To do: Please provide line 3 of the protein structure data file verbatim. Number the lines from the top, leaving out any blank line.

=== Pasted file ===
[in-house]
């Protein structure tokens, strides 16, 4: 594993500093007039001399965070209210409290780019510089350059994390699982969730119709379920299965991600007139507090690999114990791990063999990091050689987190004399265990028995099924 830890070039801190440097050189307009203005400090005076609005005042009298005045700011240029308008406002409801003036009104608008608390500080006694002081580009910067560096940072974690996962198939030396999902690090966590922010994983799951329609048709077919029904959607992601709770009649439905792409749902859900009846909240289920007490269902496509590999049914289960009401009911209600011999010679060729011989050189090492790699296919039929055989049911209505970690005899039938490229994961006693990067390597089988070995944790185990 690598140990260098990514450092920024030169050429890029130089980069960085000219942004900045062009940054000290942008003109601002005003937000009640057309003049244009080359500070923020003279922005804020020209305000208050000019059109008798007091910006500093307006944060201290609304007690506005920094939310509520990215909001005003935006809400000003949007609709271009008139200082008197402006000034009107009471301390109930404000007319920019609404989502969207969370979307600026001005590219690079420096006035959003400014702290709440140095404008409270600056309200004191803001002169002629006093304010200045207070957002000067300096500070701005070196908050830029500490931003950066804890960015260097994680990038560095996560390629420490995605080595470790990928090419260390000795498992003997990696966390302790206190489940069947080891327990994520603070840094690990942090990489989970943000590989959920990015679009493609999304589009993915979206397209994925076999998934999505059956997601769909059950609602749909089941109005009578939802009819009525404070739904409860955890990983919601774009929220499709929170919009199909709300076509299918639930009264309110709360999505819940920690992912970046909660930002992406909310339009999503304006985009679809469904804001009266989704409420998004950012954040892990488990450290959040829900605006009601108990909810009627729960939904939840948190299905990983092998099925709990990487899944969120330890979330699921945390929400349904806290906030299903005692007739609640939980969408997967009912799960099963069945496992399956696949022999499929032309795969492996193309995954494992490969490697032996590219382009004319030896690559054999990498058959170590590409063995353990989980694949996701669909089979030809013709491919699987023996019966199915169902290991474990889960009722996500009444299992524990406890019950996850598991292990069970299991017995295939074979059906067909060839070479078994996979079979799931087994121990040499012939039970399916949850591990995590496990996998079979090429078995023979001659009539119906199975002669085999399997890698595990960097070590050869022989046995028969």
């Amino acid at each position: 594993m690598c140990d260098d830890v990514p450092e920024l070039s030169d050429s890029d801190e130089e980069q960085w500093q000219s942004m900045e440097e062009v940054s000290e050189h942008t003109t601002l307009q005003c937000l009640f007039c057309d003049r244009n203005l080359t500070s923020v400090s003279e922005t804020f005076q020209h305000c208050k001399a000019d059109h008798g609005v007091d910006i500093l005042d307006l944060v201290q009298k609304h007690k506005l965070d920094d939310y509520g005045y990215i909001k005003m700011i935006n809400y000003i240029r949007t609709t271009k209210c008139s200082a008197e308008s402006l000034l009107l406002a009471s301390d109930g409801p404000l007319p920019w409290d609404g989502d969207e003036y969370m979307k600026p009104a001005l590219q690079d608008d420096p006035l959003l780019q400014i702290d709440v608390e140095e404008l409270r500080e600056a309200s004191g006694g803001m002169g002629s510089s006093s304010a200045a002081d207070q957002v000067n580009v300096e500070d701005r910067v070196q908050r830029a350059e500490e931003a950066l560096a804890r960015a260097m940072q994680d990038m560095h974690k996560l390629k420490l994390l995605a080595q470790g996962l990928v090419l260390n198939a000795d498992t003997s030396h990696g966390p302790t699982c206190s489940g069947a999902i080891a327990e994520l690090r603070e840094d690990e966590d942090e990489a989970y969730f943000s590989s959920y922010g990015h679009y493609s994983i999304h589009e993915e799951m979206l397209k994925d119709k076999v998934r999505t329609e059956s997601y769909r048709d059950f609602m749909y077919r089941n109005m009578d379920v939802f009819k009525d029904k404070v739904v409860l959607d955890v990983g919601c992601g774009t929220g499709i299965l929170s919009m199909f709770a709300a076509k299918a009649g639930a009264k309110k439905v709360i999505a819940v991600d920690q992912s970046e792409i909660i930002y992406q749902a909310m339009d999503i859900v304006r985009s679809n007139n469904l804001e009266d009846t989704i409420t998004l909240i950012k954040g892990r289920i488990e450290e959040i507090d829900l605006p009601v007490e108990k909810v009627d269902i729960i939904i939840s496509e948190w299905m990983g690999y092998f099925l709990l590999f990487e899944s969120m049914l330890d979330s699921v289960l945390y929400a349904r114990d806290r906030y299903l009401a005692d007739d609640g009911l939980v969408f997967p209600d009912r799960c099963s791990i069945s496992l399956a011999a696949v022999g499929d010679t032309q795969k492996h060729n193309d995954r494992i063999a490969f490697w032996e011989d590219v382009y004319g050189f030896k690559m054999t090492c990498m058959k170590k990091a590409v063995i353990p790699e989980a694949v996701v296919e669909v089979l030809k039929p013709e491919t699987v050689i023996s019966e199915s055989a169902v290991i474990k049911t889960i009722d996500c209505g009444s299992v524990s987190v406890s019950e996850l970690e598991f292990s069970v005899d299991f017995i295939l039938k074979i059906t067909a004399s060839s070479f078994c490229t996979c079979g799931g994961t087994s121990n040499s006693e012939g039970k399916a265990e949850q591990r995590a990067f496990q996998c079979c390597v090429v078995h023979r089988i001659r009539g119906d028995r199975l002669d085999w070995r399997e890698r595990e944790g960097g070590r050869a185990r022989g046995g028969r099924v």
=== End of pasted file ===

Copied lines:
């Amino acid at each position: 594993m690598c140990d260098d830890v990514p450092e920024l070039s030169d050429s890029d801190e130089e980069q960085w500093q000219s942004m900045e440097e062009v940054s000290e050189h942008t003109t601002l307009q005003c937000l009640f007039c057309d003049r244009n203005l080359t500070s923020v400090s003279e922005t804020f005076q020209h305000c208050k001399a000019d059109h008798g609005v007091d910006i500093l005042d307006l944060v201290q009298k609304h007690k506005l965070d920094d939310y509520g005045y990215i909001k005003m700011i935006n809400y000003i240029r949007t609709t271009k209210c008139s200082a008197e308008s402006l000034l009107l406002a009471s301390d109930g409801p404000l007319p920019w409290d609404g989502d969207e003036y969370m979307k600026p009104a001005l590219q690079d608008d420096p006035l959003l780019q400014i702290d709440v608390e140095e404008l409270r500080e600056a309200s004191g006694g803001m002169g002629s510089s006093s304010a200045a002081d207070q957002v000067n580009v300096e500070d701005r910067v070196q908050r830029a350059e500490e931003a950066l560096a804890r960015a260097m940072q994680d990038m560095h974690k996560l390629k420490l994390l995605a080595q470790g996962l990928v090419l260390n198939a000795d498992t003997s030396h990696g966390p302790t699982c206190s489940g069947a999902i080891a327990e994520l690090r603070e840094d690990e966590d942090e990489a989970y969730f943000s590989s959920y922010g990015h679009y493609s994983i999304h589009e993915e799951m979206l397209k994925d119709k076999v998934r999505t329609e059956s997601y769909r048709d059950f609602m749909y077919r089941n109005m009578d379920v939802f009819k009525d029904k404070v739904v409860l959607d955890v990983g919601c992601g774009t929220g499709i299965l929170s919009m199909f709770a709300a076509k299918a009649g639930a009264k309110k439905v709360i999505a819940v991600d920690q992912s970046e792409i909660i930002y992406q749902a909310m339009d999503i859900v304006r985009s679809n007139n469904l804001e009266d009846t989704i409420t998004l909240i950012k954040g892990r289920i488990e450290e959040i507090d829900l605006p009601v007490e108990k909810v009627d269902i729960i939904i939840s496509e948190w299905m990983g690999y092998f099925l709990l590999f990487e899944s969120m049914l330890d979330s699921v289960l945390y929400a349904r114990d806290r906030y299903l009401a005692d007739d609640g009911l939980v969408f997967p209600d009912r799960c099963s791990i069945s496992l399956a011999a696949v022999g499929d010679t032309q795969k492996h060729n193309d995954r494992i063999a490969f490697w032996e011989d590219v382009y004319g050189f030896k690559m054999t090492c990498m058959k170590k990091a590409v063995i353990p790699e989980a694949v996701v296919e669909v089979l030809k039929p013709e491919t699987v050689i023996s019966e199915s055989a169902v290991i474990k049911t889960i009722d996500c209505g009444s299992v524990s987190v406890s019950e996850l970690e598991f292990s069970v005899d299991f017995i295939l039938k074979i059906t067909a004399s060839s070479f078994c490229t996979c079979g799931g994961t087994s121990n040499s006693e012939g039970k399916a265990e949850q591990r995590a990067f496990q996998c079979c390597v090429v078995h023979r089988i001659r009539g119906d028995r199975l002669d085999w070995r399997e890698r595990e944790g960097g070590r050869a185990r022989g046995g028969r099924v």